Start the Tuk-Tuk

2015-01-25 15:00

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There’s one racing down a rough road in Ranchi, India. There’s another weaving through thick traffic in Dhaka, Bangladesh. There’s a third struggling up a hill in Sri Lanka’s tea country, stuttering but climbing steadily.

Meet thetuk-tuk. The three-wheeler. The auto (an abbreviation for auto rickshaw and a word no self-respecting subcontinental citizen will ever say). It’s humble, hard-working and handsome. The moment I sat in one, I knew I had to have my own.

Of courseLet’s say the idea wasn’t well received, especially from those who had been passengers in my car. They didn’t enjoy the abrupt braking and last-minute swerving that’s second nature to me. Little did they know I was practising for the day I could say: “Start thetuk-tuk.” It’s a phrase used in my job of cricket writing to describe a particularly slow-scoring batsman who finally gets going.

Deep down I knew the only way I could own a tuk-tuk was if I was willing to trade deadlines for driving and my laptop for lugging people around. I didn’t realise that kind of thinking was so narrow.

Vehicles are not just about getting from A to B. They serve many purposes, with the emphasis on the word ‘serve’, like food trucks. Forget the roadhouse and the drive-thru, this is eating on another level – savvy, sophisticated, sexy. How much more streetwise would it be coming out of a tuk-tuk?

The idea appealed to me, but I had twin problems. I had neither a tuk-tuk nor any cooking ability.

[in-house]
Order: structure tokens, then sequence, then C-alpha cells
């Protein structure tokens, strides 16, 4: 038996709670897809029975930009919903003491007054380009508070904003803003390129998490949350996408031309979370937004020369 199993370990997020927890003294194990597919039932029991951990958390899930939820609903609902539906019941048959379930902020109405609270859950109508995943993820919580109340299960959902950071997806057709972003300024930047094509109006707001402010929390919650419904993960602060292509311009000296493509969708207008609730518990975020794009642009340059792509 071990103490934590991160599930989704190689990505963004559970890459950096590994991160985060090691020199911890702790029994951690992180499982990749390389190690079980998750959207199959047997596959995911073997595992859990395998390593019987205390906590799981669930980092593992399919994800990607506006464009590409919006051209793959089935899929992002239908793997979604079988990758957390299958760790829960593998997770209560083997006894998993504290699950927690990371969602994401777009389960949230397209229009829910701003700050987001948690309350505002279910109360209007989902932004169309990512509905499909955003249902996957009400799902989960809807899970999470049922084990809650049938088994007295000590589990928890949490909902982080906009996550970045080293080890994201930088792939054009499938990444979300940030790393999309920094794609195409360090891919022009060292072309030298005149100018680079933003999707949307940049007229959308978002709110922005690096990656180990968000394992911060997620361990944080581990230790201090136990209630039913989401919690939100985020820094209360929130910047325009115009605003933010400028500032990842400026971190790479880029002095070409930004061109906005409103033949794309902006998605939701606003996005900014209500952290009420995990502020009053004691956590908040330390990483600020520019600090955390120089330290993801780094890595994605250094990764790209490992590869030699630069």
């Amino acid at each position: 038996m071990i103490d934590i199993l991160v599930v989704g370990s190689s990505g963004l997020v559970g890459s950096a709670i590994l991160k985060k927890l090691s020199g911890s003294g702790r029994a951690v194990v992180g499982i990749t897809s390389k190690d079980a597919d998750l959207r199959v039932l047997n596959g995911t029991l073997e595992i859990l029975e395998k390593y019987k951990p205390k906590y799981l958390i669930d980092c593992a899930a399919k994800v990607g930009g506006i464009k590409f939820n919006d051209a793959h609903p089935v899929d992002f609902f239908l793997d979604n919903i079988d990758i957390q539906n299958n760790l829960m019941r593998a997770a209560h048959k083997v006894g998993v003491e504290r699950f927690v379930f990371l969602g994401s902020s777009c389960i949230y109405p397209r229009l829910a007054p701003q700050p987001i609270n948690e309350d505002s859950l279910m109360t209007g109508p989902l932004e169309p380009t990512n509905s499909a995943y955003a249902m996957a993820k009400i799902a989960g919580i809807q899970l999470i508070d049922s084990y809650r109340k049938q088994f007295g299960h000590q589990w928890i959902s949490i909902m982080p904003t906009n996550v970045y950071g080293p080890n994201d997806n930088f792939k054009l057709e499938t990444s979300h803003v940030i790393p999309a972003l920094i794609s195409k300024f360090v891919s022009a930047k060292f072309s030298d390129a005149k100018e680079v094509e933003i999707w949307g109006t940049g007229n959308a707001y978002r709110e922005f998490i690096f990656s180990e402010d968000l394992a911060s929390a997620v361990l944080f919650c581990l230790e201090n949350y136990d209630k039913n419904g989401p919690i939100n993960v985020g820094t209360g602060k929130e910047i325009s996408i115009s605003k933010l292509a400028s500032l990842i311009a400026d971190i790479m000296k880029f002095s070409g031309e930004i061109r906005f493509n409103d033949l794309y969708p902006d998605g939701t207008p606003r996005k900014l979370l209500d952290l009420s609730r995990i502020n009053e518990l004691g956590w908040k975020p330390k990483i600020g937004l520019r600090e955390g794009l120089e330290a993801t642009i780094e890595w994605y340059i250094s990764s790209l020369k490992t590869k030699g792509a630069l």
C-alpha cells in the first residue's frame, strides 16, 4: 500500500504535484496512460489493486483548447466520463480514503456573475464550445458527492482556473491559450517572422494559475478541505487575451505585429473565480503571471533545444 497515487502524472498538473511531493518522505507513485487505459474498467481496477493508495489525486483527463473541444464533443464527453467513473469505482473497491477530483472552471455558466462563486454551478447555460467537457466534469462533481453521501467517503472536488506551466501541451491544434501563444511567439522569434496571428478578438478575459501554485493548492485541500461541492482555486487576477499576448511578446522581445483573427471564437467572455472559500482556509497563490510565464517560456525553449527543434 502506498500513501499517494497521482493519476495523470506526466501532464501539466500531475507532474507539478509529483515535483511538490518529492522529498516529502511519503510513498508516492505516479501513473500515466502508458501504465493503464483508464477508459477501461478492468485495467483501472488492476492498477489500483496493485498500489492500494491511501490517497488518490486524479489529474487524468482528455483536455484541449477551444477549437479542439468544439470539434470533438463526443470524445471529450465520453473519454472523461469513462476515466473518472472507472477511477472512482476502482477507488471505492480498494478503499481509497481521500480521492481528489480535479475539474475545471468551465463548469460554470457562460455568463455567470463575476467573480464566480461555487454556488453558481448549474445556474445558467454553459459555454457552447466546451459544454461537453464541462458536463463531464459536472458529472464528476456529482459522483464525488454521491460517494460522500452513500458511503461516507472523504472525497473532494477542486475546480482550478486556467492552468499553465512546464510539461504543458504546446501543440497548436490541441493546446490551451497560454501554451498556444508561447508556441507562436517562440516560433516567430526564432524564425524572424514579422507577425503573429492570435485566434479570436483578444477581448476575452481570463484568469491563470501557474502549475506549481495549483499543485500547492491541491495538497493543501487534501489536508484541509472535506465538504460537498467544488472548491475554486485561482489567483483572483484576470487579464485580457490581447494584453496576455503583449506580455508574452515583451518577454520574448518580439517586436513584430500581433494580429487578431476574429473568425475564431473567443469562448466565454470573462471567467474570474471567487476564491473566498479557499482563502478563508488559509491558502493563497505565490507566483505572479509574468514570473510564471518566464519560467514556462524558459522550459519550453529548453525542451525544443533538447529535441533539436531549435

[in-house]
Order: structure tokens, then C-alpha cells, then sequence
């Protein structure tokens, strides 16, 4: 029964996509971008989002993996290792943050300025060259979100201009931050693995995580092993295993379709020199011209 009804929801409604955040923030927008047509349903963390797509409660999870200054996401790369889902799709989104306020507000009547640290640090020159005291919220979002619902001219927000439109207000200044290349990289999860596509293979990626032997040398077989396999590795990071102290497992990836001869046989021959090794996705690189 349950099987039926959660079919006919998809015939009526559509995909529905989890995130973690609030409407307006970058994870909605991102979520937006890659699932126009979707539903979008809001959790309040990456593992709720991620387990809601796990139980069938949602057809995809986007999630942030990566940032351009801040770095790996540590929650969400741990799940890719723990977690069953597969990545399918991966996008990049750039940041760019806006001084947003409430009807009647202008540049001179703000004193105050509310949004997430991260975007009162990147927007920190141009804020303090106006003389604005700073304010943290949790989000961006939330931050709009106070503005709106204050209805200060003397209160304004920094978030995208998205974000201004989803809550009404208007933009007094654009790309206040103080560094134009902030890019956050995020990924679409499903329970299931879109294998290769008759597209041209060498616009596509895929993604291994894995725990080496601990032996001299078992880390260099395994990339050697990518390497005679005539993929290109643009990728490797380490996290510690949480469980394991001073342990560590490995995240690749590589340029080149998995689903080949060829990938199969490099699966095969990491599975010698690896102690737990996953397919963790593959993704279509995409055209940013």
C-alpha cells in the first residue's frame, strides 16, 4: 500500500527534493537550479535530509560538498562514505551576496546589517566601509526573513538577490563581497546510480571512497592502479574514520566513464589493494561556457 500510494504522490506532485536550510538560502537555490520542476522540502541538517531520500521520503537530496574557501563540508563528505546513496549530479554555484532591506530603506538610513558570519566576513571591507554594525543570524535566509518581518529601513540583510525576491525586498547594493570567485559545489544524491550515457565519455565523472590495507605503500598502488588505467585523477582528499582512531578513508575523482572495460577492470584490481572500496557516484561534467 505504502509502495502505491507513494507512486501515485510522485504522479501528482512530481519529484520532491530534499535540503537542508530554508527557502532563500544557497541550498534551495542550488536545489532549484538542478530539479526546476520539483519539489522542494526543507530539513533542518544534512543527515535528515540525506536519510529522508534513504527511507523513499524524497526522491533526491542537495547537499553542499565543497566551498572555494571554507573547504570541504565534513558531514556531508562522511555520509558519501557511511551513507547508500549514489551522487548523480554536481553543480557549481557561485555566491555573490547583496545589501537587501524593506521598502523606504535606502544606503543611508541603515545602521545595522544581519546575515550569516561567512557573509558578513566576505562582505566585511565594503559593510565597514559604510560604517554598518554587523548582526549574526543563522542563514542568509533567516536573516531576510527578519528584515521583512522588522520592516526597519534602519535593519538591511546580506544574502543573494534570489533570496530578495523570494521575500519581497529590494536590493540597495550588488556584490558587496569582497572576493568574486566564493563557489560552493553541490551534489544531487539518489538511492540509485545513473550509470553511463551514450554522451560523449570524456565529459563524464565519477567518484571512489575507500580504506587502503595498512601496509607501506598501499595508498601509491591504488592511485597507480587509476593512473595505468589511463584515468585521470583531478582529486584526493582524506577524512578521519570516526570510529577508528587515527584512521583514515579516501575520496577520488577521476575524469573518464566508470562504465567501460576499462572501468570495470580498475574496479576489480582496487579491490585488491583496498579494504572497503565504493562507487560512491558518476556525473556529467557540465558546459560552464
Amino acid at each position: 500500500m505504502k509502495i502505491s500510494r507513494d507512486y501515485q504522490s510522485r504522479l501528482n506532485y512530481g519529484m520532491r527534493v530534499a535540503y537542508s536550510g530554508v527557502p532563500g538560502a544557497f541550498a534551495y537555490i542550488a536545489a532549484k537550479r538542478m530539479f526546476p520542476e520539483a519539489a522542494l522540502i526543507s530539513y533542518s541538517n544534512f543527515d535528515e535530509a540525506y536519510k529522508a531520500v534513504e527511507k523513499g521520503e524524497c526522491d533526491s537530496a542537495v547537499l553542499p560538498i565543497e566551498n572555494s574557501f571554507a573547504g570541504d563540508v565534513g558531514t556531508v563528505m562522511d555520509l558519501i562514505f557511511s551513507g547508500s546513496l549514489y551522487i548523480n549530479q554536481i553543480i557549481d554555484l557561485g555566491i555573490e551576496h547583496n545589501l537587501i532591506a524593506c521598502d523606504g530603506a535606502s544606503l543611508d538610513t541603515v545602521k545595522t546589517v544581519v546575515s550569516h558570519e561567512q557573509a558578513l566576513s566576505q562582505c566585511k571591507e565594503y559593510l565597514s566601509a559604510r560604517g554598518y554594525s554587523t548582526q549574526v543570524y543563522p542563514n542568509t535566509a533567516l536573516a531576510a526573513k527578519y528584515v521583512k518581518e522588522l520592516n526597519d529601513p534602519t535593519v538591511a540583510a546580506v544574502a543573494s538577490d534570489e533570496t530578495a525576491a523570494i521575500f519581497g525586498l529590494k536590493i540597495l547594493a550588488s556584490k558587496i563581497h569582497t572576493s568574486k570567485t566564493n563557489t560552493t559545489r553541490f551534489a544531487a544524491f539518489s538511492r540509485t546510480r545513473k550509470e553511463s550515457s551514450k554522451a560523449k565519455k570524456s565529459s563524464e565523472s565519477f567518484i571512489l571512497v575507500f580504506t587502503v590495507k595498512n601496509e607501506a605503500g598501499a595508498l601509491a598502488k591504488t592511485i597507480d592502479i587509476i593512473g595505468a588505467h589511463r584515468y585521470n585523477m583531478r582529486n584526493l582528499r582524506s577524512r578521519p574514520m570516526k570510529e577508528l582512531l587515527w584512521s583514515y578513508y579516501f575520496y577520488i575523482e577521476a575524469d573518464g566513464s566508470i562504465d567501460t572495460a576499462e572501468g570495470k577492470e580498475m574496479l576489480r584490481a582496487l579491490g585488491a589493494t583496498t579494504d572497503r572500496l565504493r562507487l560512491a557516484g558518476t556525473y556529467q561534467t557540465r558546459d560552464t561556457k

Luckily, both can be sourced.

My first search, a preliminary google, found tuk-tuks that had been converted into ice cream trucks, hotdog stands and cupcake carriages. The last of those marinated in my mind.

While my skills do not include searing a great steak, I know a bit about baking and I know that few things are as satisfying as a sweet treat.

I like to enjoy mine mid-morning, in those precious moments after the milestones of waking up, washing the dishes and working out have been achieved.

It’s almost like having what Frodo called a second breakfast – and that was how my company was born.

Second Breakfast started as a concept for coffee and cake, and within weeks became real as I sourced a Piaggio dealership in Durban that sold me a cargo tuk-tuk, a coachwork specialist who had converted cars into cafés and was willing to take on my project, a creative designer to transform the pumpkin into a carriage as well as several suppliers.

Ian Mulligan Coachworks showed me how they built a box to sit on thetuk-tuk that opens up and moves forward to reveal the bamboo counter tops and cake stands. An intricately detailed back wall was put together by designer Lauriane Holme, which also included a hand-illustrated logo.

My thinking was first the eyes will feast, then the stomach. Apart from cupcakes, Second Breakfast will include biscuits, flatbreads and dips.

My tuk-tuk hit the road for the first time at the Newlands Cricket Ground on December 12 last year. Then the road trips will begin. Where to? Anywhere the Cape Doctor won’t blow her over.

And now when I say, “Start thetuk-tuk”, I finally can.

This is the first of a monthly column on Moonda’s venture.

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